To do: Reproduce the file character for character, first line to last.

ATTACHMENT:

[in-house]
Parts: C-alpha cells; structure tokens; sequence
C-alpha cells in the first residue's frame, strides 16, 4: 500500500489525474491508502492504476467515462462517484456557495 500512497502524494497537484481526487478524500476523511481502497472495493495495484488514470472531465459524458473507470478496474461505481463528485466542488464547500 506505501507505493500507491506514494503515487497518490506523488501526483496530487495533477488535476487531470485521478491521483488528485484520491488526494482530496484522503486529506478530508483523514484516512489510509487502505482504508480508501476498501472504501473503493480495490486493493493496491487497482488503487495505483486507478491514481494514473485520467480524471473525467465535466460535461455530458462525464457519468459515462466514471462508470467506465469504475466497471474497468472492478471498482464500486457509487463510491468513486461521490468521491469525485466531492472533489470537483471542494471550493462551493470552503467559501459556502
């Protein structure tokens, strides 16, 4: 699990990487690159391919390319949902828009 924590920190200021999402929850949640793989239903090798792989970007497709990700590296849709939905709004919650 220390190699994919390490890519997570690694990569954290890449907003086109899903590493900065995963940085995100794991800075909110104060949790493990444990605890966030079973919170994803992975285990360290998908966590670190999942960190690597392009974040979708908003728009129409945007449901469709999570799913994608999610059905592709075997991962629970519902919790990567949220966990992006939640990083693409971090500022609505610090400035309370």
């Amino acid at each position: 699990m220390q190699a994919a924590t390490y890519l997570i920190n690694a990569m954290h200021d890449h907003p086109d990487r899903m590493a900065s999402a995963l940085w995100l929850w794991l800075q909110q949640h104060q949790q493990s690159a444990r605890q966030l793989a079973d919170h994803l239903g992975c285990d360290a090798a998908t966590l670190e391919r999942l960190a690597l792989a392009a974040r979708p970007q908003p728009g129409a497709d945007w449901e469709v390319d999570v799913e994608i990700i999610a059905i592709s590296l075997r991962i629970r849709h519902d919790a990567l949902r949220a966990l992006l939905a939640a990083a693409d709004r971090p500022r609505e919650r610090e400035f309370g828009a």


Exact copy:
[in-house]
Parts: C-alpha cells; structure tokens; sequence
C-alpha cells in the first residue's frame, strides 16, 4: 500500500489525474491508502492504476467515462462517484456557495 500512497502524494497537484481526487478524500476523511481502497472495493495495484488514470472531465459524458473507470478496474461505481463528485466542488464547500 506505501507505493500507491506514494503515487497518490506523488501526483496530487495533477488535476487531470485521478491521483488528485484520491488526494482530496484522503486529506478530508483523514484516512489510509487502505482504508480508501476498501472504501473503493480495490486493493493496491487497482488503487495505483486507478491514481494514473485520467480524471473525467465535466460535461455530458462525464457519468459515462466514471462508470467506465469504475466497471474497468472492478471498482464500486457509487463510491468513486461521490468521491469525485466531492472533489470537483471542494471550493462551493470552503467559501459556502
């Protein structure tokens, strides 16, 4: 699990990487690159391919390319949902828009 924590920190200021999402929850949640793989239903090798792989970007497709990700590296849709939905709004919650 220390190699994919390490890519997570690694990569954290890449907003086109899903590493900065995963940085995100794991800075909110104060949790493990444990605890966030079973919170994803992975285990360290998908966590670190999942960190690597392009974040979708908003728009129409945007449901469709999570799913994608999610059905592709075997991962629970519902919790990567949220966990992006939640990083693409971090500022609505610090400035309370």
């Amino acid at each position: 699990m220390q190699a994919a924590t390490y890519l997570i920190n690694a990569m954290h200021d890449h907003p086109d990487r899903m590493a900065s999402a995963l940085w995100l929850w794991l800075q909110q949640h104060q949790q493990s690159a444990r605890q966030l793989a079973d919170h994803l239903g992975c285990d360290a090798a998908t966590l670190e391919r999942l960190a690597l792989a392009a974040r979708p970007q908003p728009g129409a497709d945007w449901e469709v390319d999570v799913e994608i990700i999610a059905i592709s590296l075997r991962i629970r849709h519902d919790a990567l949902r949220a966990l992006l939905a939640a990083a693409d709004r971090p500022r609505e919650r610090e400035f309370g828009a």